Penguins Spared After Mammoth Iceberg Splits Into Smaller Pieces
Scientists had feared for wildlife as the iceberg headed for remote South Georgia Island in the South Atlantic
By James HookwayFeb. 6, 2021 8:00 am ET
An iceberg that had been the world’s largest is now breaking into pieces close to the island of South Georgia in the South Atlantic.
Scientists had worried about the impact on the remote island’s wildlife if the berg had grounded on its continental shelf. Salinity levels and water levels would have caused sweeping changes to the ecosystem, while plants and animals on the sea bed might have been crushed if the berg—once the size of Jamaica—had been borne ashore by the strong South Atlantic currents.
Then there was the matter of the penguins.
Ecologists feared that the island’s huge colonies of king and gentoo penguins would have to make large detours to reach their usual hunting grounds, with potentially dire consequences for chicks waiting back onshore.
A huge iceberg came close to being swept into the island of South Georgia and its fragile habitat before breaking up in the strong currents of the South Atlantic.
Instead, more than three years after calving off Antarctica’s Larsen C Ice Shelf some 930 miles to the south, warmer waters and the torque of the currents have shattered the behemoth into a dozen pieces, now known as A68b, A68c, and so on under the U.S. National Ice Center’s naming system. They now appear set to drift north, where they might prove a bigger problem for humans.
“As it breaks up, thousands of smaller icebergs have the possibility to obstruct shipping lanes in the area, especially as they disperse,” said Andrew Fleming, head of remote sensing at the British Antarctic Survey, which has been tracking the A68a’s voyage north through images provided by the European Space Agency and flyovers by Britain’s Royal Air Force.
The biggest section, still called A68a, is 330 square miles, bigger than New York City, with several chunks nearly as large. The breakup of A68a means the largest iceberg is now A23a, which broke off from Antarctica in 1986 but has remained grounded on the sea floor.
A team from the British Antarctic Survey is on its way from the Falkland Islands to assess the impact of the icebergs on the marine ecology of the area and gain some insight into what can be expected if the Antarctic ice shelf calves off more giant bergs as global temperatures rise.
“Everyone is pulling out all the stops to make this happen,” said oceanographer and team leader Povl Abrahamsen, aboard the RRS James Cook, which will arrive at the icebergs in mid-February.
Navigating a pack of vast icebergs can be a dicey undertaking, however. Besides the bergs themselves—particularly the parts below the surface—there are waterfalls of melting ice and the prospect of more chunks breaking off, causing large waves. To mitigate the risk, the mission includes two underwater robotic gliders to take samples that will allow the team to get a better idea of what kind of impact such a large mass of icebergs is having on the ocean conditions off South Georgia, one of the most biologically rich places on the planet and one of the world’s largest Marine Protected Areas.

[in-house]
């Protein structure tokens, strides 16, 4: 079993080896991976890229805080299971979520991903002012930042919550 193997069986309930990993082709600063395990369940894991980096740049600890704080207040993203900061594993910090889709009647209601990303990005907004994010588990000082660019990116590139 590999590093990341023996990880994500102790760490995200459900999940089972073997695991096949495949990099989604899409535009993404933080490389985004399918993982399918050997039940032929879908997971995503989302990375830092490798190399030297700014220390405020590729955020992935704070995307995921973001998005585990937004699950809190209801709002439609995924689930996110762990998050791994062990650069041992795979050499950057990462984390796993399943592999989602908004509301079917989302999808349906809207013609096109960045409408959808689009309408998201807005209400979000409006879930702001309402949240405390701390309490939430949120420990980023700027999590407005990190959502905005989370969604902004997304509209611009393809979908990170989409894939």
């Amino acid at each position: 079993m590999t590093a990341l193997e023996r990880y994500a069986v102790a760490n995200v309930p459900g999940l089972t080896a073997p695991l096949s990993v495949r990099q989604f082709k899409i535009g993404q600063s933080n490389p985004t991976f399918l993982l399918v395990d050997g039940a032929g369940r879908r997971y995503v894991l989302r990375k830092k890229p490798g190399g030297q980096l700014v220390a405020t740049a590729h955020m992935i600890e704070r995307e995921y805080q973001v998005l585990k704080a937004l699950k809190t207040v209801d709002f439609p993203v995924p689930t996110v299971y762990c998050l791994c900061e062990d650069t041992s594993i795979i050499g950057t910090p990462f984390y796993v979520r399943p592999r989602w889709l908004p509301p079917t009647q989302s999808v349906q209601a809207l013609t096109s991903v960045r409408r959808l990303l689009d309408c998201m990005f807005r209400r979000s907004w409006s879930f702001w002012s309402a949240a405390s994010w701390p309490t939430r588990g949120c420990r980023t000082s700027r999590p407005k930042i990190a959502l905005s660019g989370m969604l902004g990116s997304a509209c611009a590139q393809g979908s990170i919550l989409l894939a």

The biggest concern is how the melting bergs might disrupt the ocean’s food chain. An influx of cold fresh water could kill off microscopic marine organisms called phytoplankton, starving the krill that feed on them and depleting populations of fish, seals, penguins and whales.
The area is so plentiful in marine life that Norwegian whalers established a whaling station on South Georgia in the early 20th century, which has since been abandoned.
Today there are no permanent residents on the island, only a rotating team of ecologists and other scientists who track fishing stocks and other wildlife, including albatrosses and seals.
The island is becoming increasingly important, however, as a base from which to monitor the number of icebergs breaking off from the Antarctic ice sheet and drifting their way north to warmer waters.
While icebergs have always broken off, or calved, from the ice cap, the concern is that a warming climate will flatten it like a melting snow-cone, driving more ice to the edge of the continent, where it eventually snaps off.
In a study published earlier this week, two geophysicists from the University of Copenhagen in Denmark warned that climate change might cause ocean levels to rise faster than initially feared, increasing the flood risk to heavily populated coastal regions.
Aslak Grinsted and Jens Hesselbjerg Christensen sought out data going back several centuries and found that ocean levels could rise by more than a meter if global temperatures rise by 2 degrees Celsius, more than current projections adopted by the United Nations Intergovernmental Panel on Climate Change, and by half a meter if temperatures rise by just half a degree Celsius.
Write to James Hookway at email@example.com